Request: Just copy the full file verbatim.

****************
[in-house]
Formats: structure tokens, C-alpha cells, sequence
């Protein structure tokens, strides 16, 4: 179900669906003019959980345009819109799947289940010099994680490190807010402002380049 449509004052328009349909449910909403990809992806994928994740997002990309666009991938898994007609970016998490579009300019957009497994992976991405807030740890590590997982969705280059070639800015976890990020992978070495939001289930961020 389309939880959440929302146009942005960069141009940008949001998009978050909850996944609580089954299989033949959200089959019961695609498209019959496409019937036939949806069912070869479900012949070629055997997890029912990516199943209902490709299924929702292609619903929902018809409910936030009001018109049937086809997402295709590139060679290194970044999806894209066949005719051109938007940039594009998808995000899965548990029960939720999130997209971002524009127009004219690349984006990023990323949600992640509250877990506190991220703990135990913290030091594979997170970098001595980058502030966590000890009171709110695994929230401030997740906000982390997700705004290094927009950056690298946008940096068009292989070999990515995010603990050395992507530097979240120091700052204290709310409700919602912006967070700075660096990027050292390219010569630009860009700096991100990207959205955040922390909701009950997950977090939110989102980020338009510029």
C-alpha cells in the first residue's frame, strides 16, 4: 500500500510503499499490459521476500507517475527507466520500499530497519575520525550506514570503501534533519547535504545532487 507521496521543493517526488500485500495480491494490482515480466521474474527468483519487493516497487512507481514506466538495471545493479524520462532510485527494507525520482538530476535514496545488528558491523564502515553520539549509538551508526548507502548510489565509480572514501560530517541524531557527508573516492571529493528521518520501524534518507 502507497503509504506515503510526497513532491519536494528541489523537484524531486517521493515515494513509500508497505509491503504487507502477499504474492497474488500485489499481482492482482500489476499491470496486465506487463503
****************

[in-house]
Formats: structure tokens, C-alpha cells, sequence
């Protein structure tokens, strides 16, 4: 179900669906003019959980345009819109799947289940010099994680490190807010402002380049 449509004052328009349909449910909403990809992806994928994740997002990309666009991938898994007609970016998490579009300019957009497994992976991405807030740890590590997982969705280059070639800015976890990020992978070495939001289930961020 389309939880959440929302146009942005960069141009940008949001998009978050909850996944609580089954299989033949959200089959019961695609498209019959496409019937036939949806069912070869479900012949070629055997997890029912990516199943209902490709299924929702292609619903929902018809409910936030009001018109049937086809997402295709590139060679290194970044999806894209066949005719051109938007940039594009998808995000899965548990029960939720999130997209971002524009127009004219690349984006990023990323949600992640509250877990506190991220703990135990913290030091594979997170970098001595980058502030966590000890009171709110695994929230401030997740906000982390997700705004290094927009950056690298946008940096068009292989070999990515995010603990050395992507530097979240120091700052204290709310409700919602912006967070700075660096990027050292390219010569630009860009700096991100990207959205955040922390909701009950997950977090939110989102980020338009510029």
C-alpha cells in the first residue's frame, strides 16, 4: 500500500510503499499490459521476500507517475527507466520500499530497519575520525550506514570503501534533519547535504545532487 507521496521543493517526488500485500495480491494490482515480466521474474527468483519487493516497487512507481514506466538495471545493479524520462532510485527494507525520482538530476535514496545488528558491523564502515553520539549509538551508526548507502548510489565509480572514501560530517541524531557527508573516492571529493528521518520501524534518507 502507497503509504506515503510526497513532491519536494528541489523537484524531486517521493515515494513509500508497505509491503504487507502477499504474492497474488500485489499481482492482482500489476499491470496486465506487463503